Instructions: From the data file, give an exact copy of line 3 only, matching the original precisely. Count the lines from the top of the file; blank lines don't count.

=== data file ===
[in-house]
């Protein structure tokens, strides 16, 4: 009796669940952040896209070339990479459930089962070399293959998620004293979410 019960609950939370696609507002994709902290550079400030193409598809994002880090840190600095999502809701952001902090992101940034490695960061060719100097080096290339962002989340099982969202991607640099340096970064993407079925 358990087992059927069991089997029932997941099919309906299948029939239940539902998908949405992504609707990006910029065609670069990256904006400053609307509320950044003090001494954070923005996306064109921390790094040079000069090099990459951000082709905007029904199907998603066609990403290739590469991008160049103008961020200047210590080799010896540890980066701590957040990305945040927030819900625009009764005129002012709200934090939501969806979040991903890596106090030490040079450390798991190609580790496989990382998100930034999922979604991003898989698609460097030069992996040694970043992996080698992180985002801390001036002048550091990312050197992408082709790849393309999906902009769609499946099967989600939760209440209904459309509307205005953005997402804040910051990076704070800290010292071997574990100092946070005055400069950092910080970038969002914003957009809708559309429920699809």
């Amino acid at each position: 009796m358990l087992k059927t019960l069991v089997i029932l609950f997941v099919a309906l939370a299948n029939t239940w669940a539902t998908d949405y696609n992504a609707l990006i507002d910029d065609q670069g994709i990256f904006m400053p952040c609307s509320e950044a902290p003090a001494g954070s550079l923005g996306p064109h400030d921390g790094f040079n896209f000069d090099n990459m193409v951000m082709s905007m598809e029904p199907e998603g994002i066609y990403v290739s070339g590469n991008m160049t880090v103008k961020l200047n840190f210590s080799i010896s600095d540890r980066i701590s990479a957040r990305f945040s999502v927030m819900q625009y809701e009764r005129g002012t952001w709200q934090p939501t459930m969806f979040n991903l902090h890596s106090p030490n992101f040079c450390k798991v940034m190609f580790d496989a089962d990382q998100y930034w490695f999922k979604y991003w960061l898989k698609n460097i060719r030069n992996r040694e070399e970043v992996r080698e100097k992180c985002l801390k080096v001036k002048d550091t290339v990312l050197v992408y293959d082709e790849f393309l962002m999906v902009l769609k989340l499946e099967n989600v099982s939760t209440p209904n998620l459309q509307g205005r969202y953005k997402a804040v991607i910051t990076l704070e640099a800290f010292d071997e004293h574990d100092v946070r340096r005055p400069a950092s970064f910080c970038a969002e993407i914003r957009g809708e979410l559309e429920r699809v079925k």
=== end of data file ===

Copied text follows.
């Amino acid at each position: 009796m358990l087992k059927t019960l069991v089997i029932l609950f997941v099919a309906l939370a299948n029939t239940w669940a539902t998908d949405y696609n992504a609707l990006i507002d910029d065609q670069g994709i990256f904006m400053p952040c609307s509320e950044a902290p003090a001494g954070s550079l923005g996306p064109h400030d921390g790094f040079n896209f000069d090099n990459m193409v951000m082709s905007m598809e029904p199907e998603g994002i066609y990403v290739s070339g590469n991008m160049t880090v103008k961020l200047n840190f210590s080799i010896s600095d540890r980066i701590s990479a957040r990305f945040s999502v927030m819900q625009y809701e009764r005129g002012t952001w709200q934090p939501t459930m969806f979040n991903l902090h890596s106090p030490n992101f040079c450390k798991v940034m190609f580790d496989a089962d990382q998100y930034w490695f999922k979604y991003w960061l898989k698609n460097i060719r030069n992996r040694e070399e970043v992996r080698e100097k992180c985002l801390k080096v001036k002048d550091t290339v990312l050197v992408y293959d082709e790849f393309l962002m999906v902009l769609k989340l499946e099967n989600v099982s939760t209440p209904n998620l459309q509307g205005r969202y953005k997402a804040v991607i910051t990076l704070e640099a800290f010292d071997e004293h574990d100092v946070r340096r005055p400069a950092s970064f910080c970038a969002e993407i914003r957009g809708e979410l559309e429920r699809v079925k």